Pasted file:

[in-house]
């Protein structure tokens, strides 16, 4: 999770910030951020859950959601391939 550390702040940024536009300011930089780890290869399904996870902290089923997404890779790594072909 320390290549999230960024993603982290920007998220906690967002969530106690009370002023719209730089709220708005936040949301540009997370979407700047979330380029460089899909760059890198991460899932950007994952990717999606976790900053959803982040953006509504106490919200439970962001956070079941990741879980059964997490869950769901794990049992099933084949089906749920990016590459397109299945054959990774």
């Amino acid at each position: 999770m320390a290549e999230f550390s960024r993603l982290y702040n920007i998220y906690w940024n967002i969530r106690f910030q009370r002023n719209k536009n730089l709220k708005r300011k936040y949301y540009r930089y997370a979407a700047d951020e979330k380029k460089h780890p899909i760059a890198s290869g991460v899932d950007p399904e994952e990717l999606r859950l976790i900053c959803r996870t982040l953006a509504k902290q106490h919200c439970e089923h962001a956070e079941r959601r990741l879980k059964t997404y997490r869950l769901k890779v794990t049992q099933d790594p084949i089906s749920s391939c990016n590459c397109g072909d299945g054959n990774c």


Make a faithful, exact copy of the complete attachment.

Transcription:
[in-house]
């Protein structure tokens, strides 16, 4: 999770910030951020859950959601391939 550390702040940024536009300011930089780890290869399904996870902290089923997404890779790594072909 320390290549999230960024993603982290920007998220906690967002969530106690009370002023719209730089709220708005936040949301540009997370979407700047979330380029460089899909760059890198991460899932950007994952990717999606976790900053959803982040953006509504106490919200439970962001956070079941990741879980059964997490869950769901794990049992099933084949089906749920990016590459397109299945054959990774």
């Amino acid at each position: 999770m320390a290549e999230f550390s960024r993603l982290y702040n920007i998220y906690w940024n967002i969530r106690f910030q009370r002023n719209k536009n730089l709220k708005r300011k936040y949301y540009r930089y997370a979407a700047d951020e979330k380029k460089h780890p899909i760059a890198s290869g991460v899932d950007p399904e994952e990717l999606r859950l976790i900053c959803r996870t982040l953006a509504k902290q106490h919200c439970e089923h962001a956070e079941r959601r990741l879980k059964t997404y997490r869950l769901k890779v794990t049992q099933d790594p084949i089906s749920s391939c990016n590459c397109g072909d299945g054959n990774c």